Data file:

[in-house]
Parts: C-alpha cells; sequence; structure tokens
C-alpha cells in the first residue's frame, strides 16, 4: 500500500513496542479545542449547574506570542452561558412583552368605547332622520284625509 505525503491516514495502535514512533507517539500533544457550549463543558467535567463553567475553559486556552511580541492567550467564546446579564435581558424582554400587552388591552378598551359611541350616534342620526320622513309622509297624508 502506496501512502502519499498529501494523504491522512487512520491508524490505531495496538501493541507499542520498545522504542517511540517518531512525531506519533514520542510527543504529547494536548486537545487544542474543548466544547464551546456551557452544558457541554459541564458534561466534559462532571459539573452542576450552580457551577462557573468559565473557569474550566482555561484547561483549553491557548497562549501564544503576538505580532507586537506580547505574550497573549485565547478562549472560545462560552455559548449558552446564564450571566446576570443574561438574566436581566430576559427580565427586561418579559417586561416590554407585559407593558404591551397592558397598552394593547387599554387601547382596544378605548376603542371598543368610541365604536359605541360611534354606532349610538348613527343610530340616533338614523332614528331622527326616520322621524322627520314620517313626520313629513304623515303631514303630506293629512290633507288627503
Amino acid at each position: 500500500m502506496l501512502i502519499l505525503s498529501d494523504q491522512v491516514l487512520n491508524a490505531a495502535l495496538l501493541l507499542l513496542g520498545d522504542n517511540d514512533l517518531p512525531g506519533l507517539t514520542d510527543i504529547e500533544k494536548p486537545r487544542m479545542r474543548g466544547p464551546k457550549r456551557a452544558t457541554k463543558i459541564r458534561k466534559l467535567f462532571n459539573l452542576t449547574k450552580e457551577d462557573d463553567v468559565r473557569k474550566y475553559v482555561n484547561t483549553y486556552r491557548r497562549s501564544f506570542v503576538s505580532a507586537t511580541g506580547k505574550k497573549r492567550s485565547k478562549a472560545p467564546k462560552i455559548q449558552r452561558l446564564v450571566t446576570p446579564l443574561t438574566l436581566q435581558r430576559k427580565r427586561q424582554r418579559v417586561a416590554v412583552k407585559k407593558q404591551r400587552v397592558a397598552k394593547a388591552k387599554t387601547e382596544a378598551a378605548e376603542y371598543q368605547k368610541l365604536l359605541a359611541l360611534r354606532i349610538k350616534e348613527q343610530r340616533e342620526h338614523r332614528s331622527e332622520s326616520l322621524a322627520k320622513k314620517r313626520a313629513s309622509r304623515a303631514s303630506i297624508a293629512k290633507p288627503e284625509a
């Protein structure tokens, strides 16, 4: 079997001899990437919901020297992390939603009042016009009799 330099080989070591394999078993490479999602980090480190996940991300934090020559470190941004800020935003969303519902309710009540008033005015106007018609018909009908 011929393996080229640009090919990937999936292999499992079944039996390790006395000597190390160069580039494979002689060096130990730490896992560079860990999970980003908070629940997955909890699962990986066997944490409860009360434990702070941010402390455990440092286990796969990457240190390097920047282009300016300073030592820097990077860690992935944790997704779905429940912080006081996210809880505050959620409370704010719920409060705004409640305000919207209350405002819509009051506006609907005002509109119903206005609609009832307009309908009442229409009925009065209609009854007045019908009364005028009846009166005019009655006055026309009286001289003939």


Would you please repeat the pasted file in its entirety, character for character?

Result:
[in-house]
Parts: C-alpha cells; sequence; structure tokens
C-alpha cells in the first residue's frame, strides 16, 4: 500500500513496542479545542449547574506570542452561558412583552368605547332622520284625509 505525503491516514495502535514512533507517539500533544457550549463543558467535567463553567475553559486556552511580541492567550467564546446579564435581558424582554400587552388591552378598551359611541350616534342620526320622513309622509297624508 502506496501512502502519499498529501494523504491522512487512520491508524490505531495496538501493541507499542520498545522504542517511540517518531512525531506519533514520542510527543504529547494536548486537545487544542474543548466544547464551546456551557452544558457541554459541564458534561466534559462532571459539573452542576450552580457551577462557573468559565473557569474550566482555561484547561483549553491557548497562549501564544503576538505580532507586537506580547505574550497573549485565547478562549472560545462560552455559548449558552446564564450571566446576570443574561438574566436581566430576559427580565427586561418579559417586561416590554407585559407593558404591551397592558397598552394593547387599554387601547382596544378605548376603542371598543368610541365604536359605541360611534354606532349610538348613527343610530340616533338614523332614528331622527326616520322621524322627520314620517313626520313629513304623515303631514303630506293629512290633507288627503
Amino acid at each position: 500500500m502506496l501512502i502519499l505525503s498529501d494523504q491522512v491516514l487512520n491508524a490505531a495502535l495496538l501493541l507499542l513496542g520498545d522504542n517511540d514512533l517518531p512525531g506519533l507517539t514520542d510527543i504529547e500533544k494536548p486537545r487544542m479545542r474543548g466544547p464551546k457550549r456551557a452544558t457541554k463543558i459541564r458534561k466534559l467535567f462532571n459539573l452542576t449547574k450552580e457551577d462557573d463553567v468559565r473557569k474550566y475553559v482555561n484547561t483549553y486556552r491557548r497562549s501564544f506570542v503576538s505580532a507586537t511580541g506580547k505574550k497573549r492567550s485565547k478562549a472560545p467564546k462560552i455559548q449558552r452561558l446564564v450571566t446576570p446579564l443574561t438574566l436581566q435581558r430576559k427580565r427586561q424582554r418579559v417586561a416590554v412583552k407585559k407593558q404591551r400587552v397592558a397598552k394593547a388591552k387599554t387601547e382596544a378598551a378605548e376603542y371598543q368605547k368610541l365604536l359605541a359611541l360611534r354606532i349610538k350616534e348613527q343610530r340616533e342620526h338614523r332614528s331622527e332622520s326616520l322621524a322627520k320622513k314620517r313626520a313629513s309622509r304623515a303631514s303630506i297624508a293629512k290633507p288627503e284625509a
């Protein structure tokens, strides 16, 4: 079997001899990437919901020297992390939603009042016009009799 330099080989070591394999078993490479999602980090480190996940991300934090020559470190941004800020935003969303519902309710009540008033005015106007018609018909009908 011929393996080229640009090919990937999936292999499992079944039996390790006395000597190390160069580039494979002689060096130990730490896992560079860990999970980003908070629940997955909890699962990986066997944490409860009360434990702070941010402390455990440092286990796969990457240190390097920047282009300016300073030592820097990077860690992935944790997704779905429940912080006081996210809880505050959620409370704010719920409060705004409640305000919207209350405002819509009051506006609907005002509109119903206005609609009832307009309908009442229409009925009065209609009854007045019908009364005028009846009166005019009655006055026309009286001289003939």